Amory Dwight Mayo.

The martyr President: a discourse preached on the anniversary of the death of Abraham Lincoln, in the Church of the Redeemer, Cincinnati, Ohio online

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[For the Ambassador.


A Discourse Preached on the Anniversary
of the Death of Abraham Lincoln) in the
Church of the Redeemer, Cincinnati, 0.


" He beiug dead yet speaketh." — Heb. xi. 4
The President of the United States, by
proclamation, ordered the departments of
the National Government at Washington
to be closed yesterday, in solemn observ-
ance of the Martyrdom of Abraham Lin-
coln. To-day, the American people will
spontaneously commemorate his death
by public ceremonies, by services in thou-
sands of Christian churches, and by the
almost adoring gratitude of millions of
afflicted hearts.

This is not a day for statesmen or
ministers of religion to open afresh the
wounds of the past, to inflame partisan
animosities, or to heap execration on the
fallen foes of the country. Dreadfully
have our enemies sinned against God and
mankind, aud only future ages can reveal
the full enormity of the folly and despot-

ism that drove them into such a war. It
opened by firing upon the only flag on
earth that symbolized the coming free-
dom of all men. It revolved through
four ghastly years, of such horrors as
Americans will blush to read in future
days. It closed with the assassination of
the best man who in modern times has
been called to rule any people. But oh,
how terribly has that crime been punish-
ed 1 Could any man now pass all over
the territory which five years ago burst
out into the insanity of rebellion, and
hold in his mind what he saw of death,
and sickness, and starvation ; of poverty,
of the annihilation of families, of the com-
plete overthrow of governments and in-
stitutions, of the prostration of religion,
of the utter ruin of society down to its
foundation-stones, which are all thrown
up as by an earthquake, he would stand
aghast, and forget vengeance and hatred
in amazement at what the Almighty had
done. Never was such an outrage upon
* human society contemplated, as when the
fifteen Slave States of this Union attempt-
ed, five years ago, to rear a slave empire
on the ruins of the American Republic ;
and never was a people so utterly crushed
in so short a time. Were they left to
themselves to-day, they would drift
through anarchy to civil perdition ; and
only because we have hold of them, and
God has hold of us, have they any hope
of a new civilization. Surely their pun-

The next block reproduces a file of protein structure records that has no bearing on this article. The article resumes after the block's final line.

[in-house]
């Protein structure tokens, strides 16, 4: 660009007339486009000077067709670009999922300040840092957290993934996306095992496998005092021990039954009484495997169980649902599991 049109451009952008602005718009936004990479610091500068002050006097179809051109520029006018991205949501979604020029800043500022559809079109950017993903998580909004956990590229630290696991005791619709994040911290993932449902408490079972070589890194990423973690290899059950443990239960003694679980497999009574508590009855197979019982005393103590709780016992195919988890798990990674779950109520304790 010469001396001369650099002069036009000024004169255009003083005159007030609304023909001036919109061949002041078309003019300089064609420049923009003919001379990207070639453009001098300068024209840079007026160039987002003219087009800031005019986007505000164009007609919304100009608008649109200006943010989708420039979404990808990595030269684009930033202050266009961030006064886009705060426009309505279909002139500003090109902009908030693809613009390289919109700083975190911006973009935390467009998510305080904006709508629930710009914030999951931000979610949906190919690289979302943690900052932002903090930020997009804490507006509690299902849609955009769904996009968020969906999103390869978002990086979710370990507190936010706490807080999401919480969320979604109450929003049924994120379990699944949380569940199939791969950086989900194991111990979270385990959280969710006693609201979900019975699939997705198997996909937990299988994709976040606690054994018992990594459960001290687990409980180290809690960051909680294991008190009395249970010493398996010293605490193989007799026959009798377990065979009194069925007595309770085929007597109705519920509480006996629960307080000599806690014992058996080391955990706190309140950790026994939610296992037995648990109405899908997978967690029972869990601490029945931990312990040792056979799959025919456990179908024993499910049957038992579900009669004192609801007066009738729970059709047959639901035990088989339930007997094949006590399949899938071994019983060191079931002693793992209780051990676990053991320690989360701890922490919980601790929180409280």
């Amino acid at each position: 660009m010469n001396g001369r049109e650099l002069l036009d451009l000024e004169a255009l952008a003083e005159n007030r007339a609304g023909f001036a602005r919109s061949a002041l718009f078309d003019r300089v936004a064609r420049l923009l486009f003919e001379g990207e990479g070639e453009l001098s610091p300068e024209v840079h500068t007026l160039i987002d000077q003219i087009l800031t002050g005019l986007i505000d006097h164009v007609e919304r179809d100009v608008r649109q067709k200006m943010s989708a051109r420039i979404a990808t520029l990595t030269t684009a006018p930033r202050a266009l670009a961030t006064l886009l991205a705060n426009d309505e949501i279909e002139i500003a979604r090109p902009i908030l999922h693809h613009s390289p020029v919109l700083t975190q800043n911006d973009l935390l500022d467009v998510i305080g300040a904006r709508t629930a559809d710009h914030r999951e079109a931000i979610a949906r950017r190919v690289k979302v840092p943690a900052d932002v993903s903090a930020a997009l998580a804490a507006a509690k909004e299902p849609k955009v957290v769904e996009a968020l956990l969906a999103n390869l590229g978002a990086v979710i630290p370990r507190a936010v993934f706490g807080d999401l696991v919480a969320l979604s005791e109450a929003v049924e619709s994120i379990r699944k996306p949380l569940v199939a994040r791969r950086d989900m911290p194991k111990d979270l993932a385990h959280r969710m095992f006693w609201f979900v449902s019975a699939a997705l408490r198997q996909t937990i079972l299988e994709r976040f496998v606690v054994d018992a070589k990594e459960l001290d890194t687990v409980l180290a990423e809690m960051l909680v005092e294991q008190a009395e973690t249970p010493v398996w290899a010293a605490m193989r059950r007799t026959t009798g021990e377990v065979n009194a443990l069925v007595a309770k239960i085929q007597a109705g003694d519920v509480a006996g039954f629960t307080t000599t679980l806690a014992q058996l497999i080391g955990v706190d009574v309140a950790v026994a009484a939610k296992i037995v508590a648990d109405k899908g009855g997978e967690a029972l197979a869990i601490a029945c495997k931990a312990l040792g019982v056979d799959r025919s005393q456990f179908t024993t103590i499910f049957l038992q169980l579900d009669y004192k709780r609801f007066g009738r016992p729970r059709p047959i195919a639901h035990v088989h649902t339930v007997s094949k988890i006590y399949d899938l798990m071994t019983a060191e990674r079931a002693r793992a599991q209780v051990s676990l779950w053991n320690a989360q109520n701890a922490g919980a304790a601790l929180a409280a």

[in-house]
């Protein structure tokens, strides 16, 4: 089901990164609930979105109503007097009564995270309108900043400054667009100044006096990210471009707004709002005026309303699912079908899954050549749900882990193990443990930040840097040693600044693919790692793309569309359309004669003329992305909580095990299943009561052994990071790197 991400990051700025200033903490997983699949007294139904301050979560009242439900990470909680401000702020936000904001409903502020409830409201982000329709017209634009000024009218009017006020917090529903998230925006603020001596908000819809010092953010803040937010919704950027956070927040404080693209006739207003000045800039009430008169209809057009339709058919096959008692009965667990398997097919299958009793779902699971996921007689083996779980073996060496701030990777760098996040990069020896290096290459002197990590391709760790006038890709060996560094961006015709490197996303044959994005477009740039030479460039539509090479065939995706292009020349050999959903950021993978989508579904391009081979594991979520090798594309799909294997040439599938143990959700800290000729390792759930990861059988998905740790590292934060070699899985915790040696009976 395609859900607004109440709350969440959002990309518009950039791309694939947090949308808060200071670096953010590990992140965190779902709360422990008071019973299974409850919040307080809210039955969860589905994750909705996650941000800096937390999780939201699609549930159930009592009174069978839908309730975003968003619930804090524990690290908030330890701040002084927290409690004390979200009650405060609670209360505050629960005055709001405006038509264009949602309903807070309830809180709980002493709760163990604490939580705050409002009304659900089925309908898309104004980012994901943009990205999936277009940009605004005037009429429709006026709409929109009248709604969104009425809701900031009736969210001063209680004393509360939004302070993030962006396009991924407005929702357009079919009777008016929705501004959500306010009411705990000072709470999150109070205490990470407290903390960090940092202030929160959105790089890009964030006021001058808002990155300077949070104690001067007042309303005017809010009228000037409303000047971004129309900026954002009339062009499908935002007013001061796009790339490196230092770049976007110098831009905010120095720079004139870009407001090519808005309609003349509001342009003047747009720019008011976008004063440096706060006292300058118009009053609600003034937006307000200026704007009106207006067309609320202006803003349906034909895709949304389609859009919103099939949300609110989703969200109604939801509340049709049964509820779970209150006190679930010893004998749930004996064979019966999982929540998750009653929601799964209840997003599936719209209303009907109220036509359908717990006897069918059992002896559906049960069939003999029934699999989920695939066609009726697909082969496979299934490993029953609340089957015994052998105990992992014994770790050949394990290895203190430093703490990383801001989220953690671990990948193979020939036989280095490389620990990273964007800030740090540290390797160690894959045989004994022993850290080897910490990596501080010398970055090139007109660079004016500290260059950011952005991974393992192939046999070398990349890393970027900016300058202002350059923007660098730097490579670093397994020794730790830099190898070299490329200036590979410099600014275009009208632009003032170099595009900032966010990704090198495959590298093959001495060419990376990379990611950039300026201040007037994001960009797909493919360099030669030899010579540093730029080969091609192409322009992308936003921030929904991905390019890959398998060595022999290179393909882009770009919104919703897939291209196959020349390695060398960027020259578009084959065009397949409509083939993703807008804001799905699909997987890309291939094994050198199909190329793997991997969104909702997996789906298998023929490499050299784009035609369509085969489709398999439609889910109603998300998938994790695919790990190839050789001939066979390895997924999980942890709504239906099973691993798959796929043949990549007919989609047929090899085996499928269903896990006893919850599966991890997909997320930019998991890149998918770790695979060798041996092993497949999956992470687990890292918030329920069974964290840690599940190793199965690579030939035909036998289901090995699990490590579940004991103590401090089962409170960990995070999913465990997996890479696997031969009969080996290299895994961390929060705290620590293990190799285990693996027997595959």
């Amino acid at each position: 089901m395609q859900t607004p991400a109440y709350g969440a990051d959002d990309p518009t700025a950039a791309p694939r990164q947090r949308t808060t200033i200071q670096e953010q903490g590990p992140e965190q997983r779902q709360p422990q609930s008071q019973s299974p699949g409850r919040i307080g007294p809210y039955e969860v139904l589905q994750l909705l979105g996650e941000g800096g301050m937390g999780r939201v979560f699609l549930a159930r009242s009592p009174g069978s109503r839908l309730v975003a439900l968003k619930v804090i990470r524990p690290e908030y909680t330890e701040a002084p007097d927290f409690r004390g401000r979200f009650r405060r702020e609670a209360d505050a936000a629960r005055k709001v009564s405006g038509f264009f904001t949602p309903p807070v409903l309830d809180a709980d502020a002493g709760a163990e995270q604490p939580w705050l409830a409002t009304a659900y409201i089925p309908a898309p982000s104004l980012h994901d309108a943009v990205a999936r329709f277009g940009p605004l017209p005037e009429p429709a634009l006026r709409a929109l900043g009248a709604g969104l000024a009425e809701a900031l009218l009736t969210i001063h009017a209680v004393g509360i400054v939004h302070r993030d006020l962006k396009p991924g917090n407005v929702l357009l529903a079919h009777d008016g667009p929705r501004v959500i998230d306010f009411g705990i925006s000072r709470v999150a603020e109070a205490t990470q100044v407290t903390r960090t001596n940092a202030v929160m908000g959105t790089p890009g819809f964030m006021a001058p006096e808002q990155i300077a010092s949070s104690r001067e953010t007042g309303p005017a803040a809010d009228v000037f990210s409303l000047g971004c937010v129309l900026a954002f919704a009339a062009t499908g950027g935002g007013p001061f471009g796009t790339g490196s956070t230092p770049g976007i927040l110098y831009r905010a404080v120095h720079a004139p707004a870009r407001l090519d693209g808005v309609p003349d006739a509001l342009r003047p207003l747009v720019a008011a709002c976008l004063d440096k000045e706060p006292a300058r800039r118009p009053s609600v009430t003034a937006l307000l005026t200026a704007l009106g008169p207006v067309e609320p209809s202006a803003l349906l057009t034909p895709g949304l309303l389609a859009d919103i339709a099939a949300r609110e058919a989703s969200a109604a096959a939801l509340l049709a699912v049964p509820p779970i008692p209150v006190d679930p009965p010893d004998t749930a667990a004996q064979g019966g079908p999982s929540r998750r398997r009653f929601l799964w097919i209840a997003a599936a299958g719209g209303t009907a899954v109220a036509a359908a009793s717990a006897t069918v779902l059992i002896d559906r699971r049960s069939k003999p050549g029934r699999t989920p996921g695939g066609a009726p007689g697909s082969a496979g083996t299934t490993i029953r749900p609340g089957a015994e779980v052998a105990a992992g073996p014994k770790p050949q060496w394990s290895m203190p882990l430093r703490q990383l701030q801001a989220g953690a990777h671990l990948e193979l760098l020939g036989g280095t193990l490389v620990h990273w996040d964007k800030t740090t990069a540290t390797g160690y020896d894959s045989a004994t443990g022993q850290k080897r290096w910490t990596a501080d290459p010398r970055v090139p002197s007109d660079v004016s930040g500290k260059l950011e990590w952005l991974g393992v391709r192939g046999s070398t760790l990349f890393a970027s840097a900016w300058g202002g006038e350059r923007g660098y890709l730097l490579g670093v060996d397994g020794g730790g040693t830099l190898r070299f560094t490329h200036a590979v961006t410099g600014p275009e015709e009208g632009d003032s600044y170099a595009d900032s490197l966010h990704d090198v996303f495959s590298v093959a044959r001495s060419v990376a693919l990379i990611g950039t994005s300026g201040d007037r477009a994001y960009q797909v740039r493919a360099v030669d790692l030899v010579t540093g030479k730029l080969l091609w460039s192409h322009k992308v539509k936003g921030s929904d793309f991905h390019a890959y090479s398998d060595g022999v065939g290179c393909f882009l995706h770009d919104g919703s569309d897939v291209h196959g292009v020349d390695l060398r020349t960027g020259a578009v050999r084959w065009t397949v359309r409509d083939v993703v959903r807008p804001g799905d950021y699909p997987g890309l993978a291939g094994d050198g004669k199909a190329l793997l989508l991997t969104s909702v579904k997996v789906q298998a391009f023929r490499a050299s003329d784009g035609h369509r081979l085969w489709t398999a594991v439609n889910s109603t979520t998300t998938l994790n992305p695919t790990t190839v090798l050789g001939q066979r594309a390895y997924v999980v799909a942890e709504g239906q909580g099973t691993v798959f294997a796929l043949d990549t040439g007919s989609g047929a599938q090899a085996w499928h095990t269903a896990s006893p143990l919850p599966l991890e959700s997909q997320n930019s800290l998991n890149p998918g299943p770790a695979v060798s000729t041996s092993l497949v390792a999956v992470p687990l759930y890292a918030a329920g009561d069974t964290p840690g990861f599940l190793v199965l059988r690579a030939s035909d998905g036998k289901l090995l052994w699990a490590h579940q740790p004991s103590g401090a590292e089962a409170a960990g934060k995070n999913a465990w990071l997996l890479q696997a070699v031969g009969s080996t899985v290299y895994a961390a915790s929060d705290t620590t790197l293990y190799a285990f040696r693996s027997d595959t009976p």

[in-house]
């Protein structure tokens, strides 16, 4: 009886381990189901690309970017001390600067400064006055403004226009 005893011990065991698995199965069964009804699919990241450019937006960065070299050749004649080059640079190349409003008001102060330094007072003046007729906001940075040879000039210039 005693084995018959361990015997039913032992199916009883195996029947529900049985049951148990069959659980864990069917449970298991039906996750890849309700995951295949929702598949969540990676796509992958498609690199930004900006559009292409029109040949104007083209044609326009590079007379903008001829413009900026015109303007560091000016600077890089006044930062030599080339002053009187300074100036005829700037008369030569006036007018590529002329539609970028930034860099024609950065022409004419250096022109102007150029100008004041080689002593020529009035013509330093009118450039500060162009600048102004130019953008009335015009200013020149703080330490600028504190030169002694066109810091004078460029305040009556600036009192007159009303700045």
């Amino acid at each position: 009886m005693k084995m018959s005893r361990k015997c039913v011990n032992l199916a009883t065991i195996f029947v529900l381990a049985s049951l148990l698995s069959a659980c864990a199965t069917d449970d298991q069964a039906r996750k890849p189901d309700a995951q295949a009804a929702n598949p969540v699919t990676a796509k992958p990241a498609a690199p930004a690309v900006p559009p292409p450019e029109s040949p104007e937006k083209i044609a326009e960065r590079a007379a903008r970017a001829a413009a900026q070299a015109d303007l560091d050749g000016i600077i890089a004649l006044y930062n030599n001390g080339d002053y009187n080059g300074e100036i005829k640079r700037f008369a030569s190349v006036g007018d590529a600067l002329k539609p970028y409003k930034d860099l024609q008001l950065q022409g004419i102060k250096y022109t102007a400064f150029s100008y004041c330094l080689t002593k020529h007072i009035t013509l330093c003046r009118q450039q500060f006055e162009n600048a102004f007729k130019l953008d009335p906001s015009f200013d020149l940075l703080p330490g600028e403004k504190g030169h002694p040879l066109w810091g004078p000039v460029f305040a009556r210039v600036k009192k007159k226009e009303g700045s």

ishment is enough for them ; enough for
the warning of mankind through long
ages to come. It is demonstrated that
what they tried to do can never succeed
in a world governed by a God of justice
and love. To-day, then, let their crimes
and sufferings be forgotten and forgiven,
as far as a sacred regard for liberty and

order will permit ; and let us turn to the
more pleasing task of contemplating the
character and example of him who, being
dead, yet speaketh, with a voice more
potent than that of any monarch now
upon the earth.

There are two classes of great public
men who rise to speedy fame, and remain
as fixed-stars in the reverence of mankind.
The first class are, the great military
chieftains, who deliver their country from
imminent peril, like Cincinnatus and Sci-
pio, Marlborough and Frederick, Wel-
lington and Grant. But their fame,
though permanent and genuine, is like
that of noted discoverers, inventors, or
material benefactors of the race. It is
honor for a special work of physical de-
liverance, and has little to do with the
personal character of the object. The
most popular man in America now is the
Lieutenant-General, and yet no public
man is so little known, as far as concerns
his opinions, personal character, and his
qualifications for anything save splendid
military success. Wellington was always
rather an iron statue to his countrymen
than a man. Frederick and Marlborough
had eccentricities and faults enough to
kill a hundred men less eminent for great
military services. Every American hon-
ors Winfield Scott, but no American is
edified when he makes a speech or writes
a book. This sort of fame is genuine,
but it is not of that kind which rests on
personal reverence and love for the no-
blest qualities of manhood, tried in all
possible emergencies of human responsi-

But there is another, smaller, class of
men, like William of Orange, Washing-
ton, and Lincoln, whose death is but the
signal for the almost unanimous rever-

ence of the civilized world. While they
live, like others, they divide men into
fierce parties ; are assailed by bitter foes
and disappointed friends ; are pronounced
iucompetent, incumbrances on the good
cause they serve. They oftener than oth-
erwise fall martyrs to truth and freedom.
But when they really pass away, the
world seems to recognize at once the
sort of men they were, and henceforth no
man can safely utter words of disparage-